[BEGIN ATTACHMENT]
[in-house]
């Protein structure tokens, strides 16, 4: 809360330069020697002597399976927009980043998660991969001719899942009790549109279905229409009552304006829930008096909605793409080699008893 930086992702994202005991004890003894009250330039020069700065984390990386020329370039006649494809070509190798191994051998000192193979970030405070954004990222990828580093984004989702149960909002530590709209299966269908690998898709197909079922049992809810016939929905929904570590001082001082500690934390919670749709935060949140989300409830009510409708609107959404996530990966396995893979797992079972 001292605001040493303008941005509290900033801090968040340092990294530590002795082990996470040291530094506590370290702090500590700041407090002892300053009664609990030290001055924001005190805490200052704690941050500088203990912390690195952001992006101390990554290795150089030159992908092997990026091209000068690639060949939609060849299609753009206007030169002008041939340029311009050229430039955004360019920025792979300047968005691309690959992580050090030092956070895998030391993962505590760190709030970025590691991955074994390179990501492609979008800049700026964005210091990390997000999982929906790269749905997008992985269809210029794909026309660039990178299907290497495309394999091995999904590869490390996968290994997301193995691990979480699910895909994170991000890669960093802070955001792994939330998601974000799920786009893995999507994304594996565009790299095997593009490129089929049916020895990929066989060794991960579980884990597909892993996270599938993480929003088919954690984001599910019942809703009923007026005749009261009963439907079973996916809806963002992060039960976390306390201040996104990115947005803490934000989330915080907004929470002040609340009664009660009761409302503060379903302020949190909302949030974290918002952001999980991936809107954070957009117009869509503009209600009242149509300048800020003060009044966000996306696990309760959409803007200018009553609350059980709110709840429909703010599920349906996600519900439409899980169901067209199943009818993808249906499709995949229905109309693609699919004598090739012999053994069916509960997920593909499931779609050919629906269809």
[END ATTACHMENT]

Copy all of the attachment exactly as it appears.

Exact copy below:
[in-house]
């Protein structure tokens, strides 16, 4: 809360330069020697002597399976927009980043998660991969001719899942009790549109279905229409009552304006829930008096909605793409080699008893 930086992702994202005991004890003894009250330039020069700065984390990386020329370039006649494809070509190798191994051998000192193979970030405070954004990222990828580093984004989702149960909002530590709209299966269908690998898709197909079922049992809810016939929905929904570590001082001082500690934390919670749709935060949140989300409830009510409708609107959404996530990966396995893979797992079972 001292605001040493303008941005509290900033801090968040340092990294530590002795082990996470040291530094506590370290702090500590700041407090002892300053009664609990030290001055924001005190805490200052704690941050500088203990912390690195952001992006101390990554290795150089030159992908092997990026091209000068690639060949939609060849299609753009206007030169002008041939340029311009050229430039955004360019920025792979300047968005691309690959992580050090030092956070895998030391993962505590760190709030970025590691991955074994390179990501492609979008800049700026964005210091990390997000999982929906790269749905997008992985269809210029794909026309660039990178299907290497495309394999091995999904590869490390996968290994997301193995691990979480699910895909994170991000890669960093802070955001792994939330998601974000799920786009893995999507994304594996565009790299095997593009490129089929049916020895990929066989060794991960579980884990597909892993996270599938993480929003088919954690984001599910019942809703009923007026005749009261009963439907079973996916809806963002992060039960976390306390201040996104990115947005803490934000989330915080907004929470002040609340009664009660009761409302503060379903302020949190909302949030974290918002952001999980991936809107954070957009117009869509503009209600009242149509300048800020003060009044966000996306696990309760959409803007200018009553609350059980709110709840429909703010599920349906996600519900439409899980169901067209199943009818993808249906499709995949229905109309693609699919004598090739012999053994069916509960997920593909499931779609050919629906269809």